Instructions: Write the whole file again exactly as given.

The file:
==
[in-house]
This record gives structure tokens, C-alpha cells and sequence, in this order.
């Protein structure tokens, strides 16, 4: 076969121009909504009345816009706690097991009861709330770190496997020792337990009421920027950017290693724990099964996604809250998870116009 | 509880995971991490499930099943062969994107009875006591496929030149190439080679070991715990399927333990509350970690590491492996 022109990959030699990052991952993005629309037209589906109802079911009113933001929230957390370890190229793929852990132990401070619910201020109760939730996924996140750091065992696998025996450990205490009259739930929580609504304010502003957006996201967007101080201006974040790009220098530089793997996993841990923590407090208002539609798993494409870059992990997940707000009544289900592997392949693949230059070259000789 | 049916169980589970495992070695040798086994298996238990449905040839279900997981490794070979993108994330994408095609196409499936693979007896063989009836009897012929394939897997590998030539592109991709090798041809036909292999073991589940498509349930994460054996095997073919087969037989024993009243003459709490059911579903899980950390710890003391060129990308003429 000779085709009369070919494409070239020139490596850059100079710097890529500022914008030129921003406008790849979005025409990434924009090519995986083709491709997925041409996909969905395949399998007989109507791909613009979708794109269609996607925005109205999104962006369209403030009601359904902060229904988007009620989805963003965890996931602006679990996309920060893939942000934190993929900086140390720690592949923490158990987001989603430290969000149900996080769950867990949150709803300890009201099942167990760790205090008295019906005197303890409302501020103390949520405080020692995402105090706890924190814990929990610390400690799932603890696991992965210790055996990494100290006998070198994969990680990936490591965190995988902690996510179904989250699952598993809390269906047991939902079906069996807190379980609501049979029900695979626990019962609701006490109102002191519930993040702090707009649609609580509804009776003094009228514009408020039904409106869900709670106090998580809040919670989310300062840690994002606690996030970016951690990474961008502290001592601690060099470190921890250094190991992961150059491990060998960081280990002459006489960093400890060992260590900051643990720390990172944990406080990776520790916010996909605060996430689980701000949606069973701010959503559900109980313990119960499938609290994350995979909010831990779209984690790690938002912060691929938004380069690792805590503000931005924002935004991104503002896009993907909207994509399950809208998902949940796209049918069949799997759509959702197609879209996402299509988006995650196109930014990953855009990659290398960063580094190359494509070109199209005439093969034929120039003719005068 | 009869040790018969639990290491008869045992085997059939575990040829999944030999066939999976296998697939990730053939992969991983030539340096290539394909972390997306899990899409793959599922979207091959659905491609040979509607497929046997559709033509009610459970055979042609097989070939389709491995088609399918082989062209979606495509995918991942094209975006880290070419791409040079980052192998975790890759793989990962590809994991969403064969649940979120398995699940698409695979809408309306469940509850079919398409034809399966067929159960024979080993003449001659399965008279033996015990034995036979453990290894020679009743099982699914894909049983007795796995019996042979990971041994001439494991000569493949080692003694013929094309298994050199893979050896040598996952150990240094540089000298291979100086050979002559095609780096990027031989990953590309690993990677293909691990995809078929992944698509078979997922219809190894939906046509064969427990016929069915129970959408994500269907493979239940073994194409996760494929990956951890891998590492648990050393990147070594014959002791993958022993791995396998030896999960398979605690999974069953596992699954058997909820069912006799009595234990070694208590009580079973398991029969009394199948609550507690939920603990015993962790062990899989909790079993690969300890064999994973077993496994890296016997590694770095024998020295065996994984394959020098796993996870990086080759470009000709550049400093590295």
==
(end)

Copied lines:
[in-house]
This record gives structure tokens, C-alpha cells and sequence, in this order.
């Protein structure tokens, strides 16, 4: 076969121009909504009345816009706690097991009861709330770190496997020792337990009421920027950017290693724990099964996604809250998870116009 | 509880995971991490499930099943062969994107009875006591496929030149190439080679070991715990399927333990509350970690590491492996 022109990959030699990052991952993005629309037209589906109802079911009113933001929230957390370890190229793929852990132990401070619910201020109760939730996924996140750091065992696998025996450990205490009259739930929580609504304010502003957006996201967007101080201006974040790009220098530089793997996993841990923590407090208002539609798993494409870059992990997940707000009544289900592997392949693949230059070259000789 | 049916169980589970495992070695040798086994298996238990449905040839279900997981490794070979993108994330994408095609196409499936693979007896063989009836009897012929394939897997590998030539592109991709090798041809036909292999073991589940498509349930994460054996095997073919087969037989024993009243003459709490059911579903899980950390710890003391060129990308003429 000779085709009369070919494409070239020139490596850059100079710097890529500022914008030129921003406008790849979005025409990434924009090519995986083709491709997925041409996909969905395949399998007989109507791909613009979708794109269609996607925005109205999104962006369209403030009601359904902060229904988007009620989805963003965890996931602006679990996309920060893939942000934190993929900086140390720690592949923490158990987001989603430290969000149900996080769950867990949150709803300890009201099942167990760790205090008295019906005197303890409302501020103390949520405080020692995402105090706890924190814990929990610390400690799932603890696991992965210790055996990494100290006998070198994969990680990936490591965190995988902690996510179904989250699952598993809390269906047991939902079906069996807190379980609501049979029900695979626990019962609701006490109102002191519930993040702090707009649609609580509804009776003094009228514009408020039904409106869900709670106090998580809040919670989310300062840690994002606690996030970016951690990474961008502290001592601690060099470190921890250094190991992961150059491990060998960081280990002459006489960093400890060992260590900051643990720390990172944990406080990776520790916010996909605060996430689980701000949606069973701010959503559900109980313990119960499938609290994350995979909010831990779209984690790690938002912060691929938004380069690792805590503000931005924002935004991104503002896009993907909207994509399950809208998902949940796209049918069949799997759509959702197609879209996402299509988006995650196109930014990953855009990659290398960063580094190359494509070109199209005439093969034929120039003719005068 | 009869040790018969639990290491008869045992085997059939575990040829999944030999066939999976296998697939990730053939992969991983030539340096290539394909972390997306899990899409793959599922979207091959659905491609040979509607497929046997559709033509009610459970055979042609097989070939389709491995088609399918082989062209979606495509995918991942094209975006880290070419791409040079980052192998975790890759793989990962590809994991969403064969649940979120398995699940698409695979809408309306469940509850079919398409034809399966067929159960024979080993003449001659399965008279033996015990034995036979453990290894020679009743099982699914894909049983007795796995019996042979990971041994001439494991000569493949080692003694013929094309298994050199893979050896040598996952150990240094540089000298291979100086050979002559095609780096990027031989990953590309690993990677293909691990995809078929992944698509078979997922219809190894939906046509064969427990016929069915129970959408994500269907493979239940073994194409996760494929990956951890891998590492648990050393990147070594014959002791993958022993791995396998030896999960398979605690999974069953596992699954058997909820069912006799009595234990070694208590009580079973398991029969009394199948609550507690939920603990015993962790062990899989909790079993690969300890064999994973077993496994890296016997590694770095024998020295065996994984394959020098796993996870990086080759470009000709550049400093590295």